The Rewards of Righteousness
“The Lord has rewarded me according to my righteousness;
According to the cleanness of my hands He has recompensed me.” (Psalm 18:20)
There are two notable epithets in the Old Testament about two successive kings: Abijah, the father; and Asa, his son. King Abijah was the second king of Judah, and the great-grandson of King David, the same David who slew Goliath. King Asa, his son, was the third king of Judah.
In regard to King Abijah, it was written:
And he walked in all the sins of his father which he had committed before him; and his heart was not wholly devoted to the LORD his God, like the heart of his father [forefather] David. (1 Kings 15:3)
However, in regard to King Asa, it was written:
And Asa did what was right in the sight of the LORD, like David his father. (1 Kings 15:11)
How unfortunate that Abijah would have such words recorded in the Bible so that for the rest of all time, everyone would know that God had not looked with pleasure upon his life. It’s interesting to note that while Abijah received only one disappointing notation, his son, Asa, received two five-star reviews, the one above and one in 2 Chronicles.
King Abijah liked his religion watered down. He didn’t want to commit completely to God; he preferred instead to have one foot in the faith of his fathers, and one foot in the idolatry of the day. Although King David (considered by God to be the greatest king in all of the Old Testament because of his devotion to Him) was Abijah’s great-grandfather, idolatry had infiltrated the royalty of Israel with David’s son, King Solomon, and was as firmly entrenched in the lifestyles of the Israelites during Abijah’s day as celebrity idolatry is today. Therefore, Abijah had learned from his father to call on God only in extreme cases such as war, pestilence or famine.
Actually, calling on God during war was a little iffy as well. Abijah’s principal adversary was Jeroboam, king of Israel. You see, only two generations earlier, the entire kingdom of Israel (all twelve tribes including Judah) had been under King Solomon. However, because he had indulged in idolatry to please his foreign wives who had been brought up with the heinous practice, God told Solomon that He was going to rip the kingdom out of his son’s hands, and leave him only two of the twelve tribes under his reign. God explained that He would not do it during Solomon’s time, because of His great love for David, Solomon’s father. So unfortunately, Solomon’s son would pay for the sins of his father.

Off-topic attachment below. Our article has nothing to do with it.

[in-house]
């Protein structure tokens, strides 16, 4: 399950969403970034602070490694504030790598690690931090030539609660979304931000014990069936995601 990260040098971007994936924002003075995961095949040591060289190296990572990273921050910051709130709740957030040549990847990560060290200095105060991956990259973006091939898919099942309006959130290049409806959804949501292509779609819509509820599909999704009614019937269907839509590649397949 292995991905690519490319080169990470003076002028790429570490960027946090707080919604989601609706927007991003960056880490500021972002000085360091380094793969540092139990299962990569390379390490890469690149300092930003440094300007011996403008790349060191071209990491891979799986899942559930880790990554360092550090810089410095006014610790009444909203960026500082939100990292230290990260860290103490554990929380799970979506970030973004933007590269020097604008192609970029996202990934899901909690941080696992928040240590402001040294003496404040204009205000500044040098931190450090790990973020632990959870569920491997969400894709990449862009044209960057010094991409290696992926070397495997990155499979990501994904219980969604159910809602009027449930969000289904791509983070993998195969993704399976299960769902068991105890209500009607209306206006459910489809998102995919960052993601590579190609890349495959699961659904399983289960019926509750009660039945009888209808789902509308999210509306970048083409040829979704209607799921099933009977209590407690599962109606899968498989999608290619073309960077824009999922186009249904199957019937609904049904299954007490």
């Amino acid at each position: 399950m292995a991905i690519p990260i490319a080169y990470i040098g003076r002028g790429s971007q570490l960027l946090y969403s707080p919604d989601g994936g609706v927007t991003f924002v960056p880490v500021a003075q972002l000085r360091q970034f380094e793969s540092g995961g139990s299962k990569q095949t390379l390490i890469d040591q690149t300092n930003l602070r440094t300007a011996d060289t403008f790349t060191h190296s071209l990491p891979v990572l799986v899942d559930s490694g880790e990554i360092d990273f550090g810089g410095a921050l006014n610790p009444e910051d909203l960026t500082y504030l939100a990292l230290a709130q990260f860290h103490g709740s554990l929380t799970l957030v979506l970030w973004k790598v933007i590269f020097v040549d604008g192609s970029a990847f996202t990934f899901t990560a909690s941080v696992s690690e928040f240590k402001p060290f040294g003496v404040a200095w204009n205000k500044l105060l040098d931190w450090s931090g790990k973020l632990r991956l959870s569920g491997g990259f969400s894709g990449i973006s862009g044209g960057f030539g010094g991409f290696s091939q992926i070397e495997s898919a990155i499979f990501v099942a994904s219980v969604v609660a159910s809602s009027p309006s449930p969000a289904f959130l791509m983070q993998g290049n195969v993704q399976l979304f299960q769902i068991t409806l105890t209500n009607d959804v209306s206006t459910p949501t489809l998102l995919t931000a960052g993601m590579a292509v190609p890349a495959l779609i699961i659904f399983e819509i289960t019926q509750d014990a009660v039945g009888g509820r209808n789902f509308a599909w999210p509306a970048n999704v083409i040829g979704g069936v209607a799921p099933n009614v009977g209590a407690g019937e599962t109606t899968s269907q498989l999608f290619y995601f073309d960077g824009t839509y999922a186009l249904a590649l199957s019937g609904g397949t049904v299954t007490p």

Therefore, what was once a united kingdom devoted to God, became two kingdoms, one called Judah (consisting of the two tribes of Judah and Benjamin), and the other called Israel, consisting of the other ten tribes. Since the people of Judah and the people of Israel all came from the same Israelite clan that circled in the desert for 40 years, calling on God for victory would be like asking God to let you win in a battle between one church and another.
After the division of the kingdom, the two resulting kingdoms nipped at each other’s heels for years. Abijah’s father, Rehoboam, first king of Judah, was at war with King Jeroboam, king of Israel, all of Abijah’s life. Abijah never knew peace in the kingdom, and never went to sleep without the fear of ambush or assassination.
In fact, when Abijah succeeded his father as king, the battle simply continued with his father’s arch enemy. Only when Abijah went to God and wholeheartedly asked for His help against King Jeroboam, did he finally get victory over him, and in an absolutely miraculous way. Abijah had 400,000 men and Jeroboam had twice that amount, yet Abijah was victor. Why? Because Abijah finally got smart and turned to the Lord his God. God actually fought for them.
As I established earlier, this is not because Abijah was wholly devoted to God. It was more because Jeroboam was even less devoted to God and had invited His wrath by constructing two golden calves for the people to worship, inferring that they were the gods that originally brought them up from the land of Egypt. He might as well have spit in God’s face. Despite the fact that Abijah had not always been monotheistic, he made the right choice in proclaiming to Jeroboam and his entire army of 800,000 soldiers where their loyalty was:
“But as for us, the LORD is our God, and we have not forsaken Him.” (2 Chronicles 13:10a)
Now God is no fool. He knew Abijah’s heart and while he may not have necessarily completely forsaken Him, he had never loved Him with reckless love, either. Nonetheless, God’s holy reputation was at stake, and God will always guard that. God will never stand by and let the team with the idols win the victory. Throughout the Bible, in battle after battle, the scorecard always looks like this: God’s team: 1, Idol team: 0. So even though King Jeroboam came up with a great plan, wherein he stationed part of his army in front of Judah, and then planned an ambush behind them, God thwarted them.
(Sorry for leaving you with this cliffhanger, but I’ll feature more of Chapter 3 in my next installment.)